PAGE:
2. 4 out of 5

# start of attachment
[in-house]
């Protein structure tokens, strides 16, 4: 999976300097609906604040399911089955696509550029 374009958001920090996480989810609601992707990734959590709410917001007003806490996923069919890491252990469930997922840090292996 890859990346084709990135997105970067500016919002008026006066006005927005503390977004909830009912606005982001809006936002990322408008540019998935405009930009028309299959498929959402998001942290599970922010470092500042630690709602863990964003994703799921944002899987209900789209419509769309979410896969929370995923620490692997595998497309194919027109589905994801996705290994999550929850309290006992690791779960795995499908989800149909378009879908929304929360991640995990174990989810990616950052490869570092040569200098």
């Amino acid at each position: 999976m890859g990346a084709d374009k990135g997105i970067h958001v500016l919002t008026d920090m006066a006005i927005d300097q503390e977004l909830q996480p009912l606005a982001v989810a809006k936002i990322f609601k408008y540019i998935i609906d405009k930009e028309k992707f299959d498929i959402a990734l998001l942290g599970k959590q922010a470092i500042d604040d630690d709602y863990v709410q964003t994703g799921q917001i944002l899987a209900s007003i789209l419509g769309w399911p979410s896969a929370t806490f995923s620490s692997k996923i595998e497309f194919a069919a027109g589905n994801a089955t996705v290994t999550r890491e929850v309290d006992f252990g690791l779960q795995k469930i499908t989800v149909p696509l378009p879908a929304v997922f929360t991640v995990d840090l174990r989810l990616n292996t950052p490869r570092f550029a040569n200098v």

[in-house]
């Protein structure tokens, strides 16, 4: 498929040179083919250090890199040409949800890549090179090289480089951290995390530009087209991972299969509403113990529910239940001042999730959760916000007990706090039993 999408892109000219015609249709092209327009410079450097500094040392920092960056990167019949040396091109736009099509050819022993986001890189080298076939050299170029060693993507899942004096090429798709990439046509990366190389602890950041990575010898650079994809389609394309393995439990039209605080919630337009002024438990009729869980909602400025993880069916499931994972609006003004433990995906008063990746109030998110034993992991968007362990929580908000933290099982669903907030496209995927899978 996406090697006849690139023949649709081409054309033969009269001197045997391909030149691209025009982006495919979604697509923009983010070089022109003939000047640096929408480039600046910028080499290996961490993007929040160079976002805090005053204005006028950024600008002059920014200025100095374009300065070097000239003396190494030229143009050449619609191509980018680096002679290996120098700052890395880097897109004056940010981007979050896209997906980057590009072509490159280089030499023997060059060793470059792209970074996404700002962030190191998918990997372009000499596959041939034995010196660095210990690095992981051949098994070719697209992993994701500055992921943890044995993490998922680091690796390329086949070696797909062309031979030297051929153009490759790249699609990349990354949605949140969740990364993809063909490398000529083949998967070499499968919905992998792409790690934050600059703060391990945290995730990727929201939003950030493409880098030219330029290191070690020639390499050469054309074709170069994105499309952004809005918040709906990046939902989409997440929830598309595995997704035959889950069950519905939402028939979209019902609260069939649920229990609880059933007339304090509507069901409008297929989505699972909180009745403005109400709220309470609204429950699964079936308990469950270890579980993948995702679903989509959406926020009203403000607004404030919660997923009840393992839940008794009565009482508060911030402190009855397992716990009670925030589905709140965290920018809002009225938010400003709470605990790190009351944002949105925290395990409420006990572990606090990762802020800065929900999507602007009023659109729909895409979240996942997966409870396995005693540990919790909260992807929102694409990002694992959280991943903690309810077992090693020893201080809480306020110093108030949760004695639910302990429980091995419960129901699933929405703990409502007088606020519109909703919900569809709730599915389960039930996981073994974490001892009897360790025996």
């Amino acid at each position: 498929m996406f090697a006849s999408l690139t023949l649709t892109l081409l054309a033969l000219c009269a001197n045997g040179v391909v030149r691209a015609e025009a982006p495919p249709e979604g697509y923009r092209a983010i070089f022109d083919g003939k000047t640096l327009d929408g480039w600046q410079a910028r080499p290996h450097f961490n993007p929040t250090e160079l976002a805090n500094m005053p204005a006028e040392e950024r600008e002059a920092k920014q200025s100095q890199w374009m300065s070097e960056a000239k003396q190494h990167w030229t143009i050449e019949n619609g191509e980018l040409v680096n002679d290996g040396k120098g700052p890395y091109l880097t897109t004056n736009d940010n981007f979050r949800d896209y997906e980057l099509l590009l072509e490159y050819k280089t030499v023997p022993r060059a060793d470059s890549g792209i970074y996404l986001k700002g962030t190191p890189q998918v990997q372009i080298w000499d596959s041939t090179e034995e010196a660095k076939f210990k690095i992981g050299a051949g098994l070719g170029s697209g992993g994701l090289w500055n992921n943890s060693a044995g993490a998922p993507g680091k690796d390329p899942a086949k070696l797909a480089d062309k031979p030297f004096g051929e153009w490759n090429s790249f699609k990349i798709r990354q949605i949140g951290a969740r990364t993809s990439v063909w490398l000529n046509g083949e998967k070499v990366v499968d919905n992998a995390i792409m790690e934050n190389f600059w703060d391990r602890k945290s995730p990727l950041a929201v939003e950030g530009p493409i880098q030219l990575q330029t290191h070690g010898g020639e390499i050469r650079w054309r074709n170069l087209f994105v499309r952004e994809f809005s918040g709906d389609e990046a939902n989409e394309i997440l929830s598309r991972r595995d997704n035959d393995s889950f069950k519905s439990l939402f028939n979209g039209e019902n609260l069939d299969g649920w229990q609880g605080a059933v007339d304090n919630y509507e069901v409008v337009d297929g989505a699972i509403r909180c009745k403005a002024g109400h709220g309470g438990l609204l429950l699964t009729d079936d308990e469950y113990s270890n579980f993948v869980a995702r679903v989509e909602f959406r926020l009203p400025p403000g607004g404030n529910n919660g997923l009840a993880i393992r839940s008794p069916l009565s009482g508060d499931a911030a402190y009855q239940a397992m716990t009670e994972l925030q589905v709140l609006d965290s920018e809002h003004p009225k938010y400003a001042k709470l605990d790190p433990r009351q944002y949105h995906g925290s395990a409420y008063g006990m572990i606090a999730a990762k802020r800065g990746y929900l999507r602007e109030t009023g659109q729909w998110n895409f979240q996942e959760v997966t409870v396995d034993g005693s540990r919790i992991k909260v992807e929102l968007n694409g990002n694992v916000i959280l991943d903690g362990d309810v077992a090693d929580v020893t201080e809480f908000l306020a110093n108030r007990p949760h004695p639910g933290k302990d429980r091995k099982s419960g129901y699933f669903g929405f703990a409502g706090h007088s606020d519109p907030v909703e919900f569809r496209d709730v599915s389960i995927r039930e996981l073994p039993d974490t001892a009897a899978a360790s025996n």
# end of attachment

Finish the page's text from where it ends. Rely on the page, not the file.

H R Koelling